Inpatient satisfaction at City of Hope is much higher than the national average. Outpatient satisfaction is greater than the average at other cancer centers.
 
City of Hope received both the Guardian of Excellence Award and the Beacon of Excellence Award in November, 2013. The Guardian of Excellence Award honors hospitals that have reached the 95th percentile for patient satisfaction. The award is given annually based on a single year of data. City of Hope received the former Summit Award the past four years, making this the fifth consecutive year City of Hope received this honor for its top performance.

 

The Beacon of Excellence Award, given to institutions that have maintained consistently high levels of excellence in patient satisfaction for three years and in employee engagement, physician engagement or clinical quality performance for two years. City of Hope was one of only 26 institutions in the nation recognized for patient satisfaction.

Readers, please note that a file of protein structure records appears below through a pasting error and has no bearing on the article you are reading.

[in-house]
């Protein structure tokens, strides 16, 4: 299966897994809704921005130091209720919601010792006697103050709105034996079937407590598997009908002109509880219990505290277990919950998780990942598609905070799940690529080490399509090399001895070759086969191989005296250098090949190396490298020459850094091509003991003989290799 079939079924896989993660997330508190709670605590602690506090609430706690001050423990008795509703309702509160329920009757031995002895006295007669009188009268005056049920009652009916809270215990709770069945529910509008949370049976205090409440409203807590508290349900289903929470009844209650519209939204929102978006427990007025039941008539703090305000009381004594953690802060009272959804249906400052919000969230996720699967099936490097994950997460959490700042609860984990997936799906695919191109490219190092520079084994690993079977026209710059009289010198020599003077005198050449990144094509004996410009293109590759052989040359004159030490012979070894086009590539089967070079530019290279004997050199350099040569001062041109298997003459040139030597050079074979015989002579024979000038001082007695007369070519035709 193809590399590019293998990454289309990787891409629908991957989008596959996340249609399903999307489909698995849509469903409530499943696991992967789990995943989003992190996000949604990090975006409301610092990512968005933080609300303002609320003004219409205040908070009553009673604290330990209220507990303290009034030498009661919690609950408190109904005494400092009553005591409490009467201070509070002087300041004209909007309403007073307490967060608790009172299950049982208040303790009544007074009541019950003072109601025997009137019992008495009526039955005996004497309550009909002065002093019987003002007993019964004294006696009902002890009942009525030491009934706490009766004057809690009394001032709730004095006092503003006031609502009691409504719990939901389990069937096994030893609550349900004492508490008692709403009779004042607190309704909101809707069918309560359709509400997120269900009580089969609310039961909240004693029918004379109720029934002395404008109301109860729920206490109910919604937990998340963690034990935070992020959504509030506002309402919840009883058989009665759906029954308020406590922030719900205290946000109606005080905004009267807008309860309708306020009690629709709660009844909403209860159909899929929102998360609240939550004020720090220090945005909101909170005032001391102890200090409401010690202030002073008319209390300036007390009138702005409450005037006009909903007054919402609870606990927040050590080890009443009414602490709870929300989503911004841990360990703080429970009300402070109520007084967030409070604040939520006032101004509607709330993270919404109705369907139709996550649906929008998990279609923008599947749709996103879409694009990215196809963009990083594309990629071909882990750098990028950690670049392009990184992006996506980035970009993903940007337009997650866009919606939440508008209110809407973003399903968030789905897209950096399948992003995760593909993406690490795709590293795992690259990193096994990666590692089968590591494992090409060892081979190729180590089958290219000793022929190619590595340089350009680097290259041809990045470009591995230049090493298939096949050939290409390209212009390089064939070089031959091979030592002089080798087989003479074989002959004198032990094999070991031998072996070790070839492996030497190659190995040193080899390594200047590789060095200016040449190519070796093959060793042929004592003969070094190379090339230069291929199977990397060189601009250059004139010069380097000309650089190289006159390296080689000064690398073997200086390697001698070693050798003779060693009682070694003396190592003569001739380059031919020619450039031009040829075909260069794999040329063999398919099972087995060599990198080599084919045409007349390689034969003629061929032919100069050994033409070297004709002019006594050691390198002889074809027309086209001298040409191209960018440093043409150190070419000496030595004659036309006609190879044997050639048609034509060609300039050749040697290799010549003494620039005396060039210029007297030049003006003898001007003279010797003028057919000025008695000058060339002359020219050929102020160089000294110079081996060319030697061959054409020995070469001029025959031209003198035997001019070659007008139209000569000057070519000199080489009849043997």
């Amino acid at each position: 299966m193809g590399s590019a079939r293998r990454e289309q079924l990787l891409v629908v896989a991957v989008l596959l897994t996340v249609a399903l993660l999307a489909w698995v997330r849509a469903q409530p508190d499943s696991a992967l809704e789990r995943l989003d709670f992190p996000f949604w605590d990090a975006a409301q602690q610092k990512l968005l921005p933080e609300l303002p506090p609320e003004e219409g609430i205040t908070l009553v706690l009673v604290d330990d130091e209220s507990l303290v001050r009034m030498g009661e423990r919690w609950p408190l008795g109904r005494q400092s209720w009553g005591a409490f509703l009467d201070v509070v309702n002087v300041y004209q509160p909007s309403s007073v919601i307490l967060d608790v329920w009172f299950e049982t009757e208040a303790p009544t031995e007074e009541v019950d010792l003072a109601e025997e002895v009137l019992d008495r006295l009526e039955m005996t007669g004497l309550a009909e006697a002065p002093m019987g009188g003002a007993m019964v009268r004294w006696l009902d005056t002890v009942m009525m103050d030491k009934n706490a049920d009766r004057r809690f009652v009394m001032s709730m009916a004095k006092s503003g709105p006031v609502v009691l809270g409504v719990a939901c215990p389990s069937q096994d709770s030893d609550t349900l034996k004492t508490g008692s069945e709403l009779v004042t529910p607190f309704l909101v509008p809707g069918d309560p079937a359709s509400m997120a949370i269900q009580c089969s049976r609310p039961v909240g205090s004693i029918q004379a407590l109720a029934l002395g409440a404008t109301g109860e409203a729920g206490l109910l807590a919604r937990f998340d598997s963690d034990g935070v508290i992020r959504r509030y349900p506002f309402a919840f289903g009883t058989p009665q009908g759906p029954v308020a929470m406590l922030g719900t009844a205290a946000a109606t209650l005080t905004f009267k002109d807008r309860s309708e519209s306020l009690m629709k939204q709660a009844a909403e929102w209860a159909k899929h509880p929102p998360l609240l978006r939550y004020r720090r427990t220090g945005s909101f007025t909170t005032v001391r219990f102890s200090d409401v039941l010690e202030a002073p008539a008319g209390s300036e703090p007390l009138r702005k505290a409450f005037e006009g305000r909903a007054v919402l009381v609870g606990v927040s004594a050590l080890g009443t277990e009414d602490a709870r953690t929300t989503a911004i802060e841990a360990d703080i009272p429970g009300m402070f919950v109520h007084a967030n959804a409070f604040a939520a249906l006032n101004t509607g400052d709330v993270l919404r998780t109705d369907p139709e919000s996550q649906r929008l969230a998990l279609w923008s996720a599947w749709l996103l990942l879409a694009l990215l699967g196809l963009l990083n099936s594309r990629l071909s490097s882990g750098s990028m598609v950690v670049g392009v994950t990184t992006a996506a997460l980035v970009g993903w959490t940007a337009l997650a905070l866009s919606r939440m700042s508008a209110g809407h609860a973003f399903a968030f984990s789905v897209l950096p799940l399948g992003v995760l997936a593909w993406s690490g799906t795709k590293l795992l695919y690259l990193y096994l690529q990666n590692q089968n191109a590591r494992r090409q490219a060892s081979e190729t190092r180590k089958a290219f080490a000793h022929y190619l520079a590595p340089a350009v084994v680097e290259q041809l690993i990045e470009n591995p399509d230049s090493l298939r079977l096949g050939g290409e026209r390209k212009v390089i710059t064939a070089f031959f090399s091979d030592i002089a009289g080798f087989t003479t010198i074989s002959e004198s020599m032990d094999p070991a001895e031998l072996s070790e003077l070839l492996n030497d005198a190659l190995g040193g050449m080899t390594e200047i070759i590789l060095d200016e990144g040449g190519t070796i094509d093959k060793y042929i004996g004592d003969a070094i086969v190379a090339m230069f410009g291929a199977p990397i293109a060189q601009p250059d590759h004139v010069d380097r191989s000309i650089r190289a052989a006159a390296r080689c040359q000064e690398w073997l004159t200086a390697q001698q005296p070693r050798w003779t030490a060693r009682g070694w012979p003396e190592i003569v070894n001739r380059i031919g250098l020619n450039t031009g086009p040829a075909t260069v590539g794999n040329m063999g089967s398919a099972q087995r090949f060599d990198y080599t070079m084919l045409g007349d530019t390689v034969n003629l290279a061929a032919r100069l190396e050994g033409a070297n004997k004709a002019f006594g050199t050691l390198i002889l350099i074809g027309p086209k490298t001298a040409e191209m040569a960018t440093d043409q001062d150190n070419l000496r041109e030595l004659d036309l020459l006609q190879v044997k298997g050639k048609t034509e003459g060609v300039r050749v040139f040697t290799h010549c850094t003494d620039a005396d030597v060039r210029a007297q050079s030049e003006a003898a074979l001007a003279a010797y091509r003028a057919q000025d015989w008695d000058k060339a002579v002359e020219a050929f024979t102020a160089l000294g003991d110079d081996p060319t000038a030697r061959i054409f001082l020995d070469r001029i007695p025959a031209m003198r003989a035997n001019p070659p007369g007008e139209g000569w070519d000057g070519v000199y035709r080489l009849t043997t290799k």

*C4QI = the Comprehensive Cancer Center Consortium for Quality Improvement, a group of 19 National Cancer Institute-designated comprehensive cancer centers.
 
About Press Ganey:
Press Ganey has been the industry's recognized leader in health care performance improvement. Press Ganey works with more than 10,000 health care organizations nationwide, including 50% of all U.S hospitals, to improve clinical and business outcomes. Press Ganey surveys inpatients and outpatients after discharge about a variety of topics related to their stay, including general satisfaction with the hospital’s services, speediness of admission, room cleanliness and staff courtesy. Scores are then compiled, analyzed and compared with those from other facilities of similar size.

 

 
Clinics/Treatments/Services
As a Comprehensive Cancer Center – the highest designation given by the National Cancer Institute – we are widely regarded as a leader in cancer prevention and treatment.

Refer a Patient
Physicians can choose a number of options to refer a patient:

 
Cancer Prevention
City of Hope combines compassionate care with the best and most innovative science. Our 100+ acre campus is designed to meet the full range of needs of our patients and families. This guide is designed to help you take advantage of all that is offered at City of Hope - Duarte.
To make an appointment for yourself, a family member or a friend, please complete and submit our Become a Patient Request Form, or call City of Hope at